That's a bad interpretation of Matthew 24 if you think that is talking about being saved by your own works.
24 Now unto him that is able to keep you from falling, and to present you faultless before the presence of his glory with exceeding joy,
The evil servant in Matthew 24 won't be found trusting Christ alone hence what it says here in vs. 50 "he looketh not for him".
But for true believers in Christ, they are kept by the power of God.
1 Peter 1:
3Blessed be the God and Father of our Lord Jesus Christ, who according to His great mercy has caused us to be born again to a living hope through the resurrection of Jesus Christ from the dead, 4to obtain an inheritance which is imperishable and undefiled and will not fade away, reserved in heaven for you, 5 WHO ARE PROTECTED BY THE POWER OF GOD through faith for a salvation ready to be revealed in the last time.
6 For I am confident of this very thing, that He who began a good work in you will perfect it until the day of Christ Jesus.
The good work referred to there, that He began, I believe is faith, not works, because righteousness comes through faith:
9and may be found in Him, not having a righteousness of my own derived from the Law, but that which is through faith in Christ, the righteousness which comes from God on the basis of faith
21But now apart from the Law the righteousness of God has been manifested, being witnessed by the Law and the Prophets, 22even the righteousness of God through faith in Jesus Christ for all those who believe; for there is no distinction; 23for all have sinned and fall short of the glory of God, 24being justified as a gift by His grace through the redemption which is in Christ Jesus; 25whom God displayed publicly as a propitiation in His blood through faith. This was to demonstrate His righteousness, because in the forbearance of God He passed over the sins previously committed; 26for the demonstration, I say, of His righteousness at the present time, so that He would be just and the justifier of the one who has faith in Jesus.
27Where then is boasting? It is excluded. By what kind of law? Of works? No, but by a law of faith. 28For we maintain that a man is justified by faith apart from works of the Law.
19 For I through the law died to the law that I might live to God. 20 I have been crucified with Christ; it is no longer I who live, but Christ lives in me; and the life which I now live in the flesh I live by faith in the Son of God, who loved me and gave Himself for me. 21 I do not set aside the grace of God; for if righteousness comes through the law, then Christ died in vain.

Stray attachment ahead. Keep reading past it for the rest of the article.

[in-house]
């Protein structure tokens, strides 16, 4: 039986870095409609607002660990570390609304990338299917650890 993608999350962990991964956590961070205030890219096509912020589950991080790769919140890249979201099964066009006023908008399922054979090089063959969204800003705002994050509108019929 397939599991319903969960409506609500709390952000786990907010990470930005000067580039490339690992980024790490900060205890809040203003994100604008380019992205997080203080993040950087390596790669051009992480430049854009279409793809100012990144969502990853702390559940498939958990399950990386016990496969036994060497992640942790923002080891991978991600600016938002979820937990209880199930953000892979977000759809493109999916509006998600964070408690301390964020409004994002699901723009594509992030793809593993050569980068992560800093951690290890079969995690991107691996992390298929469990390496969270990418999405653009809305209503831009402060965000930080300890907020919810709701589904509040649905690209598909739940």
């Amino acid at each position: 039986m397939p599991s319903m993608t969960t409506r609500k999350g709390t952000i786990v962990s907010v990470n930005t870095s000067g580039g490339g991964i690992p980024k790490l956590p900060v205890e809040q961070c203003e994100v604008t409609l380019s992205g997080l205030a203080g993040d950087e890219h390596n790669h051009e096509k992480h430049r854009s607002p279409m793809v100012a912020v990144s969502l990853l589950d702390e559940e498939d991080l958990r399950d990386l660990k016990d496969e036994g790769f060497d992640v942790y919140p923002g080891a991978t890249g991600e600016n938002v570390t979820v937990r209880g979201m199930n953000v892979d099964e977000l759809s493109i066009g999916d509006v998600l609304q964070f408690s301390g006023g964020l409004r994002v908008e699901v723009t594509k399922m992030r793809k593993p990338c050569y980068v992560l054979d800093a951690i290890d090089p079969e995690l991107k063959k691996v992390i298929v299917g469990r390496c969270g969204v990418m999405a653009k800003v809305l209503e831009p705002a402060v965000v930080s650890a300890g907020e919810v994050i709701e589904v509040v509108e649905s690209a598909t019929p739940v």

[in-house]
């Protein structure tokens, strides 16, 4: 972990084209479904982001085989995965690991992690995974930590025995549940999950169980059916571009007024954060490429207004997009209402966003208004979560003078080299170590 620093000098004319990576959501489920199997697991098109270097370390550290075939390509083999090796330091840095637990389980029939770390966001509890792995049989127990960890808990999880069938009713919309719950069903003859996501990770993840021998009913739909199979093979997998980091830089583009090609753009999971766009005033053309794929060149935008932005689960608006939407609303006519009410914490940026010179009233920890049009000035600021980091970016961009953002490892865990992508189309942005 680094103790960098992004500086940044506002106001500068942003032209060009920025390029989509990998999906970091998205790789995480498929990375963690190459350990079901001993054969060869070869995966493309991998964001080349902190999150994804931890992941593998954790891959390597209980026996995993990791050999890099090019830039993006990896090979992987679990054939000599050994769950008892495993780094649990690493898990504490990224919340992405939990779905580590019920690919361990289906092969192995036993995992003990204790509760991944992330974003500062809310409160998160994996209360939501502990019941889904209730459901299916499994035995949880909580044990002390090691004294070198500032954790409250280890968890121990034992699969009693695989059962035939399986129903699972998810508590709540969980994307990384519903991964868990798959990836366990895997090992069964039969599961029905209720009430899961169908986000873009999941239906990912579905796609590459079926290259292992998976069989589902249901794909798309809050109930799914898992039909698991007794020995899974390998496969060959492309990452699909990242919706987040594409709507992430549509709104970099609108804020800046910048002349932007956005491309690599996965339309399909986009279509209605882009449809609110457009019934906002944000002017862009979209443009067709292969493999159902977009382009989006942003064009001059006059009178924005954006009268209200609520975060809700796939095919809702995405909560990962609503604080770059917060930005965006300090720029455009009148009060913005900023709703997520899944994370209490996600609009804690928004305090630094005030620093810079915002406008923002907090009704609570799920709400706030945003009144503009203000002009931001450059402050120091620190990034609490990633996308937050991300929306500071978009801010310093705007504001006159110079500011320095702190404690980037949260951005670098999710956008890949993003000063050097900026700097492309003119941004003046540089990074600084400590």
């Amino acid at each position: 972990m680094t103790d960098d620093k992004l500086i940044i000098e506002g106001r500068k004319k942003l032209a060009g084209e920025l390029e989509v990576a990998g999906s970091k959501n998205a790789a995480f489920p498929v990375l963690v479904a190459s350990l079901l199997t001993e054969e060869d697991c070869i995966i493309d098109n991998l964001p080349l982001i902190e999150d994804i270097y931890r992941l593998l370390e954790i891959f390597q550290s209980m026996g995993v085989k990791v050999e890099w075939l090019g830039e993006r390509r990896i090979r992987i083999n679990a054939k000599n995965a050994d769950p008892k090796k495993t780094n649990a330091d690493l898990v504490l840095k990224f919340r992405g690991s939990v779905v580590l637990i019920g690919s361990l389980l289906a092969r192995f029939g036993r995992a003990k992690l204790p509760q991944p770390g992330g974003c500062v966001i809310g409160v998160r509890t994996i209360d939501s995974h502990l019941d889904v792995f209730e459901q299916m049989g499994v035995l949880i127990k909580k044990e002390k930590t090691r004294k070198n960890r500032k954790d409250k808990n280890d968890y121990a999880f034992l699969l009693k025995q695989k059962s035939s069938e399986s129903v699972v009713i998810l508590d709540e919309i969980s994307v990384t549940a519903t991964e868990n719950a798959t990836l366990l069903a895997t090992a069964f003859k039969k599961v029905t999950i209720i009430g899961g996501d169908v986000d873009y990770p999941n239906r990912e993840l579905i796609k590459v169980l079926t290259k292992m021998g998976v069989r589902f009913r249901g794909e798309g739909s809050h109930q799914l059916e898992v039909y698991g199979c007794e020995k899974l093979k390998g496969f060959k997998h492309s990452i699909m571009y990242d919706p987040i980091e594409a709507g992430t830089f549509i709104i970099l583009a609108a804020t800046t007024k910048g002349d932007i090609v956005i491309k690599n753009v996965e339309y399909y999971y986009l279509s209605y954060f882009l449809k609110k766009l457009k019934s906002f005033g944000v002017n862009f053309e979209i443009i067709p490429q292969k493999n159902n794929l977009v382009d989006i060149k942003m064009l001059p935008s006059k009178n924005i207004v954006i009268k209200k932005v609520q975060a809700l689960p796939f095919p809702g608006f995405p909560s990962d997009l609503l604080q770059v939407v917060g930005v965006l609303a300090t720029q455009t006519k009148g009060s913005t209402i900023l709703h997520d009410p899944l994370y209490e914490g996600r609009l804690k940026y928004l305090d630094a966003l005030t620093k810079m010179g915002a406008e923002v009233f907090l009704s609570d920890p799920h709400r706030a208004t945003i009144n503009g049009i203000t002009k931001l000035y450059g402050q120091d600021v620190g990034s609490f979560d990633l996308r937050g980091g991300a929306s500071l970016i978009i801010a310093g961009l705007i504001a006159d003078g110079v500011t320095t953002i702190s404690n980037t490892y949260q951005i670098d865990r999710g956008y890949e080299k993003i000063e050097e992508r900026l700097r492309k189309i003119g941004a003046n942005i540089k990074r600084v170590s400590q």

12 Therefore we also, since we are surrounded by so great a cloud of witnesses, let us lay aside every weight, and the sin which so easily ensnares us, and let us run with endurance the race that is set before us, 2 looking unto Jesus, the author and finisher of our faith, who for the joy that was set before Him endured the cross, despising the shame, and has sat down at the right hand of the throne of God.
See that, "looking unto Jesus", the author and finisher of faith, again what the evil servant will not be doing when Jesus comes for "he looketh not for him".
I love this by Charles Spurgeon:
"I sometimes think I might have been in darkness and despair now, had it not been for the goodness of God in sending a snowstorm one Sunday morning, when I was going to a place of worship. When I could go no further, I turned down a court and came to a little Primitive Methodist Chapel. In that chapel there might be a dozen or fifteen people. The minister did not come that morning: snowed up, I suppose. A poor man, a shoemaker, a tailor, or something of that sort, went up into the pulpit to preach. He was obliged to stick to his text, for the simple reason that he had nothing else to say. The text was, 'Look unto Me, and be ye saved, all the ends of the earth.' He did not even pronounce the words rightly, but that did not matter.
"There was, I thought, a glimpse of hope for me in the text. He began thus: 'My dear friends, this is a very simple text indeed. It says, "Look." Now that does not take a deal of effort. It ain't lifting your foot or your finger; it is just "look." Well, a man need not go to college to learn to look. You may be the biggest fool, and yet you can look. A man need not be worth a thousand a year to look. Anyone can look; a child can look. But this is what the text says. Then it says, "Look unto Me." 'Ay,' said he, in broad Essex, 'many of ye are looking to yourselves. No use looking there. You'll never find comfort in yourselves.' Then the good man followed up his text in this way: 'Look unto Me: I am sweating great drops of blood. Look unto Me; I am hanging on the Cross. Look: I am dead and buried. Look unto Me; I rise again. Look unto Me; I ascend; I am sitting at the Father's right hand. O, look to Me! Look to Me!' When he had got about that length, and managed to spin out ten minutes, he was at the length of his tether.
"Then he looked at me under the gallery, and I daresay, with so few present, he knew me to be a stranger. He then said, 'Young man, you look very miserable.' Well, I did; but I had not been accustomed to have remarks made on my personal appearance from the pulpit before. However, it was a good blow struck. He continued: 'And you will always be miserable — miserable in life and miserable in death — if you do not obey my text. But if you obey now, this moment, you will be saved.'
"Then he shouted, as only a Primitive Methodist can, 'Young man, look to Jesus Christ.' There and then the cloud was gone, the darkness had rolled away, and that moment I saw the sun; and I could have risen that moment and sung with the most enthusiastic of them of the Precious Blood of Christ."